The Alexamenos graffito (also known as the graffito blasfemo):393 is an inscription carved in plaster on a wall near the Palatine Hill in Rome, now in the Palatine Antiquarium Museum. It may be the earliest surviving image of Jesus and is alleged to be among the earliest known pictorial representations of the Crucifixion of Jesus, together with an engraved gem. It is scratched on plaster and was estimated to have been carved c. 200 AD. 
The image depicts a human-like figure affixed to a cross and possessing the head of a donkey. In the top right of the image is what has been interpreted as either the Greek letter upsilon or a tau cross. To the left of the image is a young man, apparently intended to represent Alexamenos, a Roman soldier/guard, raising one hand in a gesture possibly suggesting worship. Beneath the cross is a caption written in crude Greek: Αλεξαμενος ϲεβετε θεον. ϲεβετε can be understood as a variant spelling (possibly a phonetic misspelling) of Standard Greek σέβεται, which means "worships". The full inscription would then be translated as "Alexamenos worships [his] God". Several other sources suggest "Alexamenos worshiping a god", or similar variants, as the intended translation.
No clear consensus has been reached on when the image was made. Dates ranging from the late 1st to the late 3rd century have been suggested, with the beginning of the 3rd century thought to be the most likely.
Discovery and location
The graffito was discovered in 1857 when a building called the domus Gelotiana was unearthed on the Palatine Hill. The emperor Caligula had acquired the house for the imperial palace, which, after Caligula died, became used as a Paedagogium (boarding school) for the imperial page boys. Later, the street on which the house sat was walled off to give support to extensions to the buildings above, and it thus remained sealed for centuries. The graffito is today housed in the Palatine antiquarium in Rome.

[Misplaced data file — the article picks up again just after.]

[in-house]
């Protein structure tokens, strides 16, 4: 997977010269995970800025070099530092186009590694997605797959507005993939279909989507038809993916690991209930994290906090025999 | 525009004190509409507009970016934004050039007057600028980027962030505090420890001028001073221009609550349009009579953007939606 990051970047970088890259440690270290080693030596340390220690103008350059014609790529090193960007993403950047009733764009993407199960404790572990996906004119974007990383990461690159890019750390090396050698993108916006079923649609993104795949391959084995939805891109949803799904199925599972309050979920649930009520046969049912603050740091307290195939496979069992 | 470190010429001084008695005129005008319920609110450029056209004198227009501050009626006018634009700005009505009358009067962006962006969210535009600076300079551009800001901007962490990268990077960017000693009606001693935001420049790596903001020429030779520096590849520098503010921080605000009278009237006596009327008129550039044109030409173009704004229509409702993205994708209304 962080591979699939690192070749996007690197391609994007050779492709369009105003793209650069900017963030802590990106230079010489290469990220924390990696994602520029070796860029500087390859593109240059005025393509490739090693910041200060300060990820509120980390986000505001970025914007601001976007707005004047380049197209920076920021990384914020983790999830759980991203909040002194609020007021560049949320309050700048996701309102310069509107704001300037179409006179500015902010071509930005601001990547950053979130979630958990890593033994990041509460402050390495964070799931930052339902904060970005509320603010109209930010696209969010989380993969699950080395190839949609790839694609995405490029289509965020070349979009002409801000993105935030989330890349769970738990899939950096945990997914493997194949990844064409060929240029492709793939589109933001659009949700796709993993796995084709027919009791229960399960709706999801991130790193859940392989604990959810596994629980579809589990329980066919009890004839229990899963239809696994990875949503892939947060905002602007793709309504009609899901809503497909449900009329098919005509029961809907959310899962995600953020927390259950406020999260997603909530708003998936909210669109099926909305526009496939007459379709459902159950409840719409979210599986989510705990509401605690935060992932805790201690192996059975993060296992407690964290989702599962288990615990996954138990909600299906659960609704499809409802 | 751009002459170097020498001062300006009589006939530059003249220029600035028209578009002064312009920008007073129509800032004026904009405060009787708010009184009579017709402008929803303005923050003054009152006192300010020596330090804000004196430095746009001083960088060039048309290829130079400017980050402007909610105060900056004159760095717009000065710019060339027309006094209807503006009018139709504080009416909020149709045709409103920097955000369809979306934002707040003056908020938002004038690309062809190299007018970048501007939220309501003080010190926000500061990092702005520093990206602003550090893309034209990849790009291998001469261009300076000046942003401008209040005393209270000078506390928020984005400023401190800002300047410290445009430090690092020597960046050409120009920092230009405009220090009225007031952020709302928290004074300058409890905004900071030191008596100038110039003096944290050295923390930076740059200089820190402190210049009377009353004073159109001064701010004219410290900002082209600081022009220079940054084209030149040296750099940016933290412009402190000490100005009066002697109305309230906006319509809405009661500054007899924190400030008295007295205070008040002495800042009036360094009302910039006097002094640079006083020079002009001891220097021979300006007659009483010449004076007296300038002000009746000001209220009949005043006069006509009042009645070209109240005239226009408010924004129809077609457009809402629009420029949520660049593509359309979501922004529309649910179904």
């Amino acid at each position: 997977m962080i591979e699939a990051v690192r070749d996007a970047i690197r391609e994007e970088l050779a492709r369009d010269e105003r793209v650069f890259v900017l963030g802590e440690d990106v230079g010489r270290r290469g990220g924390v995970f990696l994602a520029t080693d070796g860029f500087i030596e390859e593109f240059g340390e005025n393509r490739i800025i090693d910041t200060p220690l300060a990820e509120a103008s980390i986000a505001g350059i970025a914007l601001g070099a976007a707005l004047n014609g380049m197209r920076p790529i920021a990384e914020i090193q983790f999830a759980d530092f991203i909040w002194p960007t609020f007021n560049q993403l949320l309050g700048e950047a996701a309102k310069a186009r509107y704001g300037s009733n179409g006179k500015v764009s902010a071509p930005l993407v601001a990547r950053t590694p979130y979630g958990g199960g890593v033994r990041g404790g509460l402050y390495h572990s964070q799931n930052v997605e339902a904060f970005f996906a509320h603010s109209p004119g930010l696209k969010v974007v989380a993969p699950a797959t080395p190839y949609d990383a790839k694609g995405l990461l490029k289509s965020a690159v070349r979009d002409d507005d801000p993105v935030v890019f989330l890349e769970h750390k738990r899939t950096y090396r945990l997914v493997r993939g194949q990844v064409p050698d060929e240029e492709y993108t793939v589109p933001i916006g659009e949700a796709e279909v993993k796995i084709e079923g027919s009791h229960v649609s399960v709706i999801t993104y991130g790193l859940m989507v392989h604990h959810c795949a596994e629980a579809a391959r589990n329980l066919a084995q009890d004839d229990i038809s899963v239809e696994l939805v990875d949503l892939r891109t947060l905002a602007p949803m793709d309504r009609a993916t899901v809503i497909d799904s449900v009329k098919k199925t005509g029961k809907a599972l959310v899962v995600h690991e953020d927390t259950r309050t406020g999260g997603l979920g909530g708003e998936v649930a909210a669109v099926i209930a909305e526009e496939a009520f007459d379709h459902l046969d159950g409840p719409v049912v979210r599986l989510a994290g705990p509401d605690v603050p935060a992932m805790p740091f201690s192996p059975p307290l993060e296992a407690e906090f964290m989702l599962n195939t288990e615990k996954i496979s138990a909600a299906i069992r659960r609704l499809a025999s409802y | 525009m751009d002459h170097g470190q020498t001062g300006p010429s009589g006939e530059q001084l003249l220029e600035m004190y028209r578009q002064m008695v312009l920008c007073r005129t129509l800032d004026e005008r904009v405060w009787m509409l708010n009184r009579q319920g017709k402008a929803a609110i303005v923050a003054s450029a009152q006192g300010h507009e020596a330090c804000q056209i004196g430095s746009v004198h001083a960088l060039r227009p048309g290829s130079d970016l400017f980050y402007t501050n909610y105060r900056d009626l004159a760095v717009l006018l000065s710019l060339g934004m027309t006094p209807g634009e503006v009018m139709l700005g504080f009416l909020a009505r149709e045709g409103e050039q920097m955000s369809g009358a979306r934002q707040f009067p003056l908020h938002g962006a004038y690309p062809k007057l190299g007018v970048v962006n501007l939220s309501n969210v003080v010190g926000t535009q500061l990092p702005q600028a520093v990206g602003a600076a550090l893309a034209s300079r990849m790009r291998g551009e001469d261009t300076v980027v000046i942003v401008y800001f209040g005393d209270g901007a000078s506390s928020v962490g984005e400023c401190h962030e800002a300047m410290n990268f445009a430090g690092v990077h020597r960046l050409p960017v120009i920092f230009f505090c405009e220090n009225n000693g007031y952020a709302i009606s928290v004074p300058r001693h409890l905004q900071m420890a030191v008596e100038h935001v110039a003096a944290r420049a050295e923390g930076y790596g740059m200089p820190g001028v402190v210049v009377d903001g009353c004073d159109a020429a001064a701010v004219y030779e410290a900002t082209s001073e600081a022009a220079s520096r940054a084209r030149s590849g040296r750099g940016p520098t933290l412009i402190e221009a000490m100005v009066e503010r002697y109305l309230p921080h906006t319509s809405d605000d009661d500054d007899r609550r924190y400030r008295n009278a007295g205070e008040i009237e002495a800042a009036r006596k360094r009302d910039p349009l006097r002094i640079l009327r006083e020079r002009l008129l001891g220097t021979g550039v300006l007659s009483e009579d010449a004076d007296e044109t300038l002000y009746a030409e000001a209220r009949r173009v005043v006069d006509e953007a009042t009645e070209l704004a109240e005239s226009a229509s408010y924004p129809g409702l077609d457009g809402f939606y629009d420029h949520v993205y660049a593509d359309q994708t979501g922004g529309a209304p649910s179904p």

The inscription is accepted by authoritative sources, such as the Catholic Encyclopedia, to be a mocking depiction of a Christian in the act of worship. The donkey's head and crucifixion would both have been considered insulting depictions by contemporary Roman society. Crucifixion continued to be used as an execution method for the worst criminals until its abolition by the emperor Constantine in the 4th century, and the impact of seeing a figure on a cross is comparable to the impact today of portraying a man with a hangman's noose around his neck or seated in an electric chair.
It seems to have been commonly believed at the time that Christians practiced onolatry (donkey-worship). That was based on the misconception that Jews worshipped a god in the form of a donkey, a prejudice of unclear origin. Tertullian, writing in the late 2nd or early 3rd century, reports that Christians, along with Jews, were accused of worshipping such a deity. He also mentions an apostate Jew who carried around Carthage a caricature of a Christian with ass's ears and hooves, labeled Deus Christianorum Onocoetes ("the God of the Christians begotten of an ass").
Others have suggested that the graffito depicts worship of the Egyptian gods Anubis or Seth, or that the young man is actually engaged in a gnostic ceremony involving a horse-headed figure and that rather than a Greek upsilon it is a tau cross at the top right of the crucified figure.:393–394
It has also been suggested that both the graffito and the roughly contemporary gems with Crucifixion images are related to heretical groups outside the Church.
There is some controversy about whether the veneration of the crucifix depicted in the graffito was actually practiced by contemporary Christians, or whether, like the ass's head, it was an added to the image to ridicule Christian beliefs. According to one argument, the alleged presence of a loincloth on the crucified figure, in contrast to usual Roman procedure in which the condemned was completely naked, proves the artist must have based his illustration on an activity he had observed Alexamenos or others performing. Against this it has been argued that the cross was not actually used in worship until the 4th and 5th centuries.
In the next chamber, another inscription in a different hand reads Alexamenos fidelis, Latin for "Alexamenos is faithful" or "Alexamenos the faithful". This may be a riposte by an unknown party to the mockery of Alexamenos represented in the graffito.
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